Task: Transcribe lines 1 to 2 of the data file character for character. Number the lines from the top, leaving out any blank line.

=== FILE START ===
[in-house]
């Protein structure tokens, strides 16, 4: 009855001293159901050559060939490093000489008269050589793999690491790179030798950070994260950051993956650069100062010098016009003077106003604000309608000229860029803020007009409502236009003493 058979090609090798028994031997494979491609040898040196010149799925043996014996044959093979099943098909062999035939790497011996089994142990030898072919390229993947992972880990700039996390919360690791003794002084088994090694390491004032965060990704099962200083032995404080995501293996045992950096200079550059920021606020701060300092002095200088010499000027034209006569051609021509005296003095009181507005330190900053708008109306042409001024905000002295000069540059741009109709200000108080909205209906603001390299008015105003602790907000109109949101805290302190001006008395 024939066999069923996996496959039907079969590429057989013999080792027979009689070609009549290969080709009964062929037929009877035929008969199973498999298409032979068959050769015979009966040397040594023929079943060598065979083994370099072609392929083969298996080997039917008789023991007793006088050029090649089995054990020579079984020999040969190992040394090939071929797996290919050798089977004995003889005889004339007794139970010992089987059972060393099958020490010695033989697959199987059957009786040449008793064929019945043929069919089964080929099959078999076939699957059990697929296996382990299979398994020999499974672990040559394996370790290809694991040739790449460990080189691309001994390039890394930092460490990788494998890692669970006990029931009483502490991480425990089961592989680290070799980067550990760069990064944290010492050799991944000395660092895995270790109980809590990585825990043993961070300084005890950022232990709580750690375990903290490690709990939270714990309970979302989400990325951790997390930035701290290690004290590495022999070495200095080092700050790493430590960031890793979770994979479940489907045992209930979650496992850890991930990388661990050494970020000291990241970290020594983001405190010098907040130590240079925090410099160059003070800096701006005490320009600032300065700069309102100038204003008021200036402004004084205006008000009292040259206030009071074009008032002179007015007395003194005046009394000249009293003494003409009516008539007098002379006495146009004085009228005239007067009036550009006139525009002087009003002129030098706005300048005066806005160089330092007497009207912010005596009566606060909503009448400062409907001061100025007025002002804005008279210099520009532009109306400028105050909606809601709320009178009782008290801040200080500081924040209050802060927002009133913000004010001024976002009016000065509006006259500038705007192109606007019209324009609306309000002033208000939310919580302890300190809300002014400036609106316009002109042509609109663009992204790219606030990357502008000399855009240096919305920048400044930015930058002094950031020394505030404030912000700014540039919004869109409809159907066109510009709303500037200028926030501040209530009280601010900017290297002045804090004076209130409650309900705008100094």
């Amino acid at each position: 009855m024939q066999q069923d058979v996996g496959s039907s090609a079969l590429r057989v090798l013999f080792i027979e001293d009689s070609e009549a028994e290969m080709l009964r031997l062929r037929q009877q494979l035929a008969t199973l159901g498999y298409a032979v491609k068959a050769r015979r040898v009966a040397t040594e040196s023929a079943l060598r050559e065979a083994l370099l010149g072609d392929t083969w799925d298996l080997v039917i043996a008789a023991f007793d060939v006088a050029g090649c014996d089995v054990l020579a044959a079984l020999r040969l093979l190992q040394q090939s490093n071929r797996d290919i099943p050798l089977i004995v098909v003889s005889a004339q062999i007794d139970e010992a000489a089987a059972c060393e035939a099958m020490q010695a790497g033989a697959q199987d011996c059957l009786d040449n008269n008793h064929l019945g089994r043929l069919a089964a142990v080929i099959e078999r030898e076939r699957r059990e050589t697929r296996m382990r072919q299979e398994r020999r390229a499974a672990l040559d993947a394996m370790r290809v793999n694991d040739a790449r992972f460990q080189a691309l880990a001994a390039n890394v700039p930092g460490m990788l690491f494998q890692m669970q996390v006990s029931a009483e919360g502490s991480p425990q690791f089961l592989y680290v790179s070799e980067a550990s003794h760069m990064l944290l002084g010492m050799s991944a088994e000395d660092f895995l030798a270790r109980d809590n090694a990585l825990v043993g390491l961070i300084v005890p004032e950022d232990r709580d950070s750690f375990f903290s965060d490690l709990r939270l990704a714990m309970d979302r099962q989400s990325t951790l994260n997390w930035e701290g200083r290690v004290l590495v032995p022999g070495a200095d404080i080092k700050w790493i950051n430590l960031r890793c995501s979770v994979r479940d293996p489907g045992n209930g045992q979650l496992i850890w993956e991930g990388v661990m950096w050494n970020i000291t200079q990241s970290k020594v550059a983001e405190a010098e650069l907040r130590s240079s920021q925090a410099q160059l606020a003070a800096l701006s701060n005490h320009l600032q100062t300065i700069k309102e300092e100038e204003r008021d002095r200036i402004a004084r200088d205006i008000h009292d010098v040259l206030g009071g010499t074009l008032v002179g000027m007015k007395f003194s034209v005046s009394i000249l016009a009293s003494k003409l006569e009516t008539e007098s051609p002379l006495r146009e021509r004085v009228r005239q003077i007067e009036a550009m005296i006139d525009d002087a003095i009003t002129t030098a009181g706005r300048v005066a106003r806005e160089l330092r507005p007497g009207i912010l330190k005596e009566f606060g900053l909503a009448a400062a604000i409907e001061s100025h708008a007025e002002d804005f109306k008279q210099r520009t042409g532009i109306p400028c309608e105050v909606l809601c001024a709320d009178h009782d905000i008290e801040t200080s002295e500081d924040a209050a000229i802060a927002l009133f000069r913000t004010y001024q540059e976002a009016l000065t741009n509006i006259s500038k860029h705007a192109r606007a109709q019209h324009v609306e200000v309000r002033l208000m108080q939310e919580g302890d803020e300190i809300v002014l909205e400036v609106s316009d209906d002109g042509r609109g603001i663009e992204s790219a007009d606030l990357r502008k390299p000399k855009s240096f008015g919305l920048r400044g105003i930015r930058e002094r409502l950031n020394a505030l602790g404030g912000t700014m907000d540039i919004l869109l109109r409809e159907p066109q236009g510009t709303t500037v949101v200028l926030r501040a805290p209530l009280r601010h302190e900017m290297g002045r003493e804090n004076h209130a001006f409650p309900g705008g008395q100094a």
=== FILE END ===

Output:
[in-house]
């Protein structure tokens, strides 16, 4: 009855001293159901050559060939490093000489008269050589793999690491790179030798950070994260950051993956650069100062010098016009003077106003604000309608000229860029803020007009409502236009003493 058979090609090798028994031997494979491609040898040196010149799925043996014996044959093979099943098909062999035939790497011996089994142990030898072919390229993947992972880990700039996390919360690791003794002084088994090694390491004032965060990704099962200083032995404080995501293996045992950096200079550059920021606020701060300092002095200088010499000027034209006569051609021509005296003095009181507005330190900053708008109306042409001024905000002295000069540059741009109709200000108080909205209906603001390299008015105003602790907000109109949101805290302190001006008395 024939066999069923996996496959039907079969590429057989013999080792027979009689070609009549290969080709009964062929037929009877035929008969199973498999298409032979068959050769015979009966040397040594023929079943060598065979083994370099072609392929083969298996080997039917008789023991007793006088050029090649089995054990020579079984020999040969190992040394090939071929797996290919050798089977004995003889005889004339007794139970010992089987059972060393099958020490010695033989697959199987059957009786040449008793064929019945043929069919089964080929099959078999076939699957059990697929296996382990299979398994020999499974672990040559394996370790290809694991040739790449460990080189691309001994390039890394930092460490990788494998890692669970006990029931009483502490991480425990089961592989680290070799980067550990760069990064944290010492050799991944000395660092895995270790109980809590990585825990043993961070300084005890950022232990709580750690375990903290490690709990939270714990309970979302989400990325951790997390930035701290290690004290590495022999070495200095080092700050790493430590960031890793979770994979479940489907045992209930979650496992850890991930990388661990050494970020000291990241970290020594983001405190010098907040130590240079925090410099160059003070800096701006005490320009600032300065700069309102100038204003008021200036402004004084205006008000009292040259206030009071074009008032002179007015007395003194005046009394000249009293003494003409009516008539007098002379006495146009004085009228005239007067009036550009006139525009002087009003002129030098706005300048005066806005160089330092007497009207912010005596009566606060909503009448400062409907001061100025007025002002804005008279210099520009532009109306400028105050909606809601709320009178009782008290801040200080500081924040209050802060927002009133913000004010001024976002009016000065509006006259500038705007192109606007019209324009609306309000002033208000939310919580302890300190809300002014400036609106316009002109042509609109663009992204790219606030990357502008000399855009240096919305920048400044930015930058002094950031020394505030404030912000700014540039919004869109409809159907066109510009709303500037200028926030501040209530009280601010900017290297002045804090004076209130409650309900705008100094």